a user in me, over wise.
We wave our incense  in error.
Our Zen is over,
In memories, a room.
Cousins on Mass in sermon service.
I was no communion.
Our wine: We were communion.
We were None.

We’re in movies,
an occasion,
we’re a reason in common,
worse, so mean.

No I in a room.
Come as I came.
Sworn in swear,
on our mission as a success.
Never so in common.

I was on mirrors eerie.
Consciousness science versus neuroscience.
Mere viewers
examine sense over course,
arm in never.



Galanes, Philip. “Power Players: Nancy Pelosi and Julia Louis-Dreyfus discuss politics, celebrity and women at the top”. Chicago Tribune, digitalPLUS magazine. 15 April 2014: 3.

Huppke, Rex W. “New phrase that’s bound to pay in Age of Selfies”. Chicago Tribune. 15 April 2014: 2

Zeitchik, Steven. “Thinking outside the brain: ‘Transcendence’ has major processing power behind storyline about artificial intelligence”.  Chicago Tribune. 15 April 2014: Arts + Entertainment, 1.

The prompt:
Imagine a prisoner whose supply of paper is restricted. To put it to fullest use, he will maximize his space by avoiding any letter extending above or below the line (b, d,f,g,h,j,k,l,p,q,t and y) and use only a,c,e,m,n,o,r,s,u,v,w,x and z. Compose a poem using only words that can be made from these letters AND which you source from your newspaper text.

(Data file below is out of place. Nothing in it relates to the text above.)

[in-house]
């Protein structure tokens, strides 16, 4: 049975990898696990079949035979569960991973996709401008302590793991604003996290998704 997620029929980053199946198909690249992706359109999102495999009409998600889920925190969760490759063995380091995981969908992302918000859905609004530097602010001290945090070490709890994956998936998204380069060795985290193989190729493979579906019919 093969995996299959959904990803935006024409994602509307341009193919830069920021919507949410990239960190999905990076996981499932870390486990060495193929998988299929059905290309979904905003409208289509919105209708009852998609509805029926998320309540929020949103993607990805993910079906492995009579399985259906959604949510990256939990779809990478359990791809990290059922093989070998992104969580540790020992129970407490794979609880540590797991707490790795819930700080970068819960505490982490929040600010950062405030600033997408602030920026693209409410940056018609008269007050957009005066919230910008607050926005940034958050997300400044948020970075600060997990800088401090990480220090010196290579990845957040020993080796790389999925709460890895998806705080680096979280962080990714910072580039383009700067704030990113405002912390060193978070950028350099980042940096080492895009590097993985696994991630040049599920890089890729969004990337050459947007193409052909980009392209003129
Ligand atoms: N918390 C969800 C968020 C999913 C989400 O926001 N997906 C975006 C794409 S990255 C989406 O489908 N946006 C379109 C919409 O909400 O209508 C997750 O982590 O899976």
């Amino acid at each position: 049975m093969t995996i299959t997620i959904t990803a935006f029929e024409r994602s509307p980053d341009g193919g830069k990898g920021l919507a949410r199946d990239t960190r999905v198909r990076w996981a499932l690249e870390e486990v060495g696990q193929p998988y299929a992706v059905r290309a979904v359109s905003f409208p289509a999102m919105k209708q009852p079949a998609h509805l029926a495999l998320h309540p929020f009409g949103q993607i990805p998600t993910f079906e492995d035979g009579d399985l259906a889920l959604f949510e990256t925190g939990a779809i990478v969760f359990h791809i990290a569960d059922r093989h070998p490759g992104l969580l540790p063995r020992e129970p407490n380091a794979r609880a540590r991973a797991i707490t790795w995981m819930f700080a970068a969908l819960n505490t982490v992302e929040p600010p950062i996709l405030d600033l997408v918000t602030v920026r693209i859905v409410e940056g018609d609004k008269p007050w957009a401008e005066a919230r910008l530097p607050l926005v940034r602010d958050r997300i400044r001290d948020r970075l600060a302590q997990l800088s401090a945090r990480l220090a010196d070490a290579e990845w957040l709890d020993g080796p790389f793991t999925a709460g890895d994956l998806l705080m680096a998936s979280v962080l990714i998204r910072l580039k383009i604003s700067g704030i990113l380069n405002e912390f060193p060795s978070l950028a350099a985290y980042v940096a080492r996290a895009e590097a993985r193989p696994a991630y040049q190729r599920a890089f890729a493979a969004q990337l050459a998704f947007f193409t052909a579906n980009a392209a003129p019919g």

Oulipost #14: Column Inches


3 Workplace Future Presence April 26,
Selling all culture On pedestal Fairfax, Iowa
Walls @
Original Coke PowerPoints/Screens NO FORM (Large),
WWII Armed Companies Spider/Teleconferencing
Devices (Large), Yard Luxury, Metaphor/Office Building
Robot Facial Cues, Classic/Vintage Enthusiast/Gender/
User Designs, Hanging Person Brainstorming Walls,
Sensors, Human Sewn Skype Cues, Experience Related,
Facility Related Cues, Interaction & Image Design,
Pets, Workers, Experiences, Fidelity, Van Briggle,
Roseville, Strangeness Modern, Painted Counterpart,